Nate Tibbetts: Why? — The NFL and WNBA are in different sandboxes — Must-click women’s basketball links — Kellie Harper talks Tennessee
The IX: Basketball Wednesday with Howard Megdal, Oct. 18, 2023
The news reverberated through the world of women’s basketball on Monday night, after Woj reported that Nate Tibbetts would be not only the Phoenix Mercury’s next head coach (leaked to an NBA reporter, chef’s kiss), but the highest-paid one in WNBA history.
One question kept hitting my text messages: why?
And ultimately, whatever the success or failure of Tibbetts in Phoenix, with many obstacles to that success in front of him, the ability to answer that question will haunt this hiring no matter what.
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Why a man with no women’s basketball experience of any kind?
Why a man at all?
Why an assistant from the 34-48 Orlando Magic — no one in NBA circles suggested Tibbetts was among the assistants particularly likely to get an NBA head job — instead of one of the numerous assistants who are deeply immersed in the WNBA who wouldn’t require a learning curve to comprehend an entirely new league?
Why not Brandi Poole or Roneeka Hodges?
Why not Barbara Turner or Olaf Lange?
Why not Katie Smith or Pokey Chatman?
Why not Cori Close or Nicki Collen, Kara Lawson or Adia Barnes?
Why not just make Diana Taurasi player-coach?
Why not wait a week and try to throw a ton of money at Sandy Brondello, who still has a house in Phoenix, to remedy one of the greatest mistakes in recent Mercury history?
Why ignore that the four WNBA semifinalists were coached by Brondello, Becky Hammon, Stephanie White and Latricia Trammell? Why ignore that six of the seven full-time head coaches in the playoffs — Cheryl Reeve and Tanisha Wright, too — were women?
Why pair a GM with NBA background with a head coach with NBA background?
Why return to a model of either WNBA cluelessness or, perhaps worse, by staffing up with WNBA knowledge from women in subsidiary roles to allow the men to be front and center?
Why embrace the debunked trope that anything NBA is better than everything WNBA?
Even among the harshest critics around the league, no one is upset with Nate Tibbetts. He’ll now have a chance to prove he’s worth the price paid and the steps skipped. If he can turn that 9-31 Phoenix team into a winner, despite the cavernous holes in the roster from years of Jim Pitman mismanagement, he’ll win 2024 WNBA Coach of the Year.
But even the NBA-first figures who have succeeded in the WNBA — former Chicago Bulls assistant Mike Thibault and Detroit Pistons forward Bill Laimbeer are 1-2 in all-time wins among coaches, after all, though Cheryl Reeve is right on their heels — came into the league at a different time, before it had developed a generation who played and coached, who built the requisite experience, amid an ever-more-complicated landscape for success. (Miss me with the “Becky Hammon’s experience was in the NBA” takes. I covered Becky. The WNBA is in her DNA.)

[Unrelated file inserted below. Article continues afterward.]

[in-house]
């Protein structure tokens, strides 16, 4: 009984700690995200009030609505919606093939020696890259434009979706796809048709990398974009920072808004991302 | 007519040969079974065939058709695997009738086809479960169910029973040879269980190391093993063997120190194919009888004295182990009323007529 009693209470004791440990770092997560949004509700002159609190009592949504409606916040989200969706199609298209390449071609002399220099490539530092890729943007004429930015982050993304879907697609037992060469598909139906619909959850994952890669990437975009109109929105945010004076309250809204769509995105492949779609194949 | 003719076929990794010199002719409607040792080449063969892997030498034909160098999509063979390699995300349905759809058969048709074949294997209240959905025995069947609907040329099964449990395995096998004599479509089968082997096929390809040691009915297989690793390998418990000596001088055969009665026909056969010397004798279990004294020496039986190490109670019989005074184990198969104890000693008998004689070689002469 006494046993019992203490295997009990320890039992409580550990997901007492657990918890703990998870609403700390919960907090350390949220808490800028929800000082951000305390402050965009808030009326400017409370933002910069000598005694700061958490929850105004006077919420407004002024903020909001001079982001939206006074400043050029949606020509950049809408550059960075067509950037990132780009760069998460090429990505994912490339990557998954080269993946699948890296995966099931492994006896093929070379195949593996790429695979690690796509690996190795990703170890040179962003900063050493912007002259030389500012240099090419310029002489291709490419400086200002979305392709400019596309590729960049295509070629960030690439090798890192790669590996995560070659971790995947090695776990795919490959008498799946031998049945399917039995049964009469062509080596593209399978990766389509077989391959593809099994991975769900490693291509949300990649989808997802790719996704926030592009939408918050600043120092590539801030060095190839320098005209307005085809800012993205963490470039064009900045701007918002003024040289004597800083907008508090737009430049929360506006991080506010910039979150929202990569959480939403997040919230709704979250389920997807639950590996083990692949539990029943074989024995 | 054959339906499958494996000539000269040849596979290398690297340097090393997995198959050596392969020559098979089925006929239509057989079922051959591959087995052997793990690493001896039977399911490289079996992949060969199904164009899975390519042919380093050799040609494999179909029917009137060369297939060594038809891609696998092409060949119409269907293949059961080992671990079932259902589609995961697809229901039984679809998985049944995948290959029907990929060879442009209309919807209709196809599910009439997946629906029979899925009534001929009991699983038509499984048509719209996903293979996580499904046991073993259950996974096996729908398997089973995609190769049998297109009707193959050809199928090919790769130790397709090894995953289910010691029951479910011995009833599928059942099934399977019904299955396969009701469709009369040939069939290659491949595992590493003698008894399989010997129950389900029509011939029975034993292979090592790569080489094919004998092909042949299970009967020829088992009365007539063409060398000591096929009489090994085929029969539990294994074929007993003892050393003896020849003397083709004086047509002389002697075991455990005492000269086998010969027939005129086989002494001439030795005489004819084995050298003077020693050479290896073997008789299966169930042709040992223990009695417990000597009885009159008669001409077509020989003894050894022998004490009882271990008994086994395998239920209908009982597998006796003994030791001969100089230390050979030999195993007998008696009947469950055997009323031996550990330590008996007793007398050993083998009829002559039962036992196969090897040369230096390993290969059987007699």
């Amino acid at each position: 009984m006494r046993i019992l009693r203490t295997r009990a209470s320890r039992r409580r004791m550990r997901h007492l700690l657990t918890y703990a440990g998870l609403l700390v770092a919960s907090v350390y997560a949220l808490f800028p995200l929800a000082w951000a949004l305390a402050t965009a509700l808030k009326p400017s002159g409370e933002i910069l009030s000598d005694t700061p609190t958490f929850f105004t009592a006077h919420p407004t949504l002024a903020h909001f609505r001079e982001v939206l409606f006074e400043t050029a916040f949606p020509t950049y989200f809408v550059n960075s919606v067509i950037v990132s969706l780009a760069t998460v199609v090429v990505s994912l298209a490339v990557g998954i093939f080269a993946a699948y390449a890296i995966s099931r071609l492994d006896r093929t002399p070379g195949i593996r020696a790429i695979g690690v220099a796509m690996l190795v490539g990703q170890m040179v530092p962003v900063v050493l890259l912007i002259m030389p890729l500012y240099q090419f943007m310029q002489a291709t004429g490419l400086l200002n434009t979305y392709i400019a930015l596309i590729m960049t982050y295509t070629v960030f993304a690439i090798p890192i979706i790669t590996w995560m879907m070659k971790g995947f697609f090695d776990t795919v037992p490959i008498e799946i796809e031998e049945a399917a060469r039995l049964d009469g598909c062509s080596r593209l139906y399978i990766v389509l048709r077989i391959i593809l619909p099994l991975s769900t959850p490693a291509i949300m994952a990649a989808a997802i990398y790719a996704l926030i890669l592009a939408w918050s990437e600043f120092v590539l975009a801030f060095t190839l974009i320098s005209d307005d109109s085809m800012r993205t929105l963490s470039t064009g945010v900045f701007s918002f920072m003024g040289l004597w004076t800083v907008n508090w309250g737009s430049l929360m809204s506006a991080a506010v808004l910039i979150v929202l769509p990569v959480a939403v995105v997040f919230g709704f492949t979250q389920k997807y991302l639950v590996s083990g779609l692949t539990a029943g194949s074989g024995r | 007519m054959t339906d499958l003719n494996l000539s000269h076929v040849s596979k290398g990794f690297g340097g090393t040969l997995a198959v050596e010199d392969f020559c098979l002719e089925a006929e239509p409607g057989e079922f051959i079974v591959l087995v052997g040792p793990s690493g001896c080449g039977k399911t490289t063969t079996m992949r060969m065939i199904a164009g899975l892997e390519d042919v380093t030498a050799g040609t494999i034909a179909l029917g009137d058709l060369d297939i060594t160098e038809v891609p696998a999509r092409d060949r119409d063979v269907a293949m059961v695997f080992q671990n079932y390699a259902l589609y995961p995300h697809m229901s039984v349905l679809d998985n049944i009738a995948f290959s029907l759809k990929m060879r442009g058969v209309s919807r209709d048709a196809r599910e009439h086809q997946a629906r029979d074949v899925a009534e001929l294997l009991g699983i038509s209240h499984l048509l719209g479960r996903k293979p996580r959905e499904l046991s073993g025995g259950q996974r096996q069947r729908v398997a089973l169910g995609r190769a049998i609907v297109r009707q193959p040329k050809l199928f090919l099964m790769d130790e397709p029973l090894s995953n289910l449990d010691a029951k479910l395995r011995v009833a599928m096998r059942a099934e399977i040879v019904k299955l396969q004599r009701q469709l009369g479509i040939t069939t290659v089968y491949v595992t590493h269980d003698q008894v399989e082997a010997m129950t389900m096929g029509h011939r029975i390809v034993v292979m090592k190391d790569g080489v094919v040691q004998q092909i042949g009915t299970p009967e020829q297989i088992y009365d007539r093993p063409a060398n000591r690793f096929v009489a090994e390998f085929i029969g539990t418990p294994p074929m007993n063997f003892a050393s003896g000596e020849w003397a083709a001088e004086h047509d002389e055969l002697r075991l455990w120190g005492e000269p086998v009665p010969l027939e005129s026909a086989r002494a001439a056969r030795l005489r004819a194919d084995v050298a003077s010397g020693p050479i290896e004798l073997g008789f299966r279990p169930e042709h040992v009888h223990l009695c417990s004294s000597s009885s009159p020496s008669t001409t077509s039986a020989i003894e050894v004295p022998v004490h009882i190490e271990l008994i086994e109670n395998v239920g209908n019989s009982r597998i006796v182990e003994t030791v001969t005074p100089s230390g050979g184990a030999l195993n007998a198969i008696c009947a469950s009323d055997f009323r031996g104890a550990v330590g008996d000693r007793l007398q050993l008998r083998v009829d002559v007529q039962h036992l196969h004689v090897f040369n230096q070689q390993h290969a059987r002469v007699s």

Hire men like Eric Thibault, a longtime assistant steeped in the league, or a bright young development mind like Zak Buncik from the Dallas staff, and the questions are different. The explanation is an easy-to-understand one. Hire a former WNBA player like Wright or Noelle Quinn or Teresa Weatherspoon, and it might not solve the problems of the organization, either — the proliferation of former WNBA players in coaching will, by definition, mean many of them will fail, since there’s only one championship. Most coaches fail, period.
But you better have a great process to put your team in the best possible position to win in this league.
Unless the goal is to ensure that come 2025, the New York Liberty can add a lottery-level talent to their already enviably-deep roster thanks to a pick swap Pitman engineered with New York in the Michaela Onyenwere deal, a deal New York needed more than Phoenix, the question hovers over this hire, and will for the foreseeable future:
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Briefly: we’ll obviously have a lot more on the WNBA Finals next week. The Next has you covered, of course. I’ll be in Brooklyn tonight with Jackie Powell, Gigi Speer and Em Adler, and should there be a Game 5, in Las Vegas with Jackie Powell and Matthew Walter.
I did want to flag this:
Old enough to remember when I was told the WNBA couldn’t/shouldn’t go up against the Big Bad NFL (last year). I know folks who watched both Sunday. I know folks who watched just the NFL.
And I know folks who watched just the WNBA. Seems like there were a lot of them. Get your wallets ready, media companies.
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Five at The IX: Kellie Harper, Tennessee head coach
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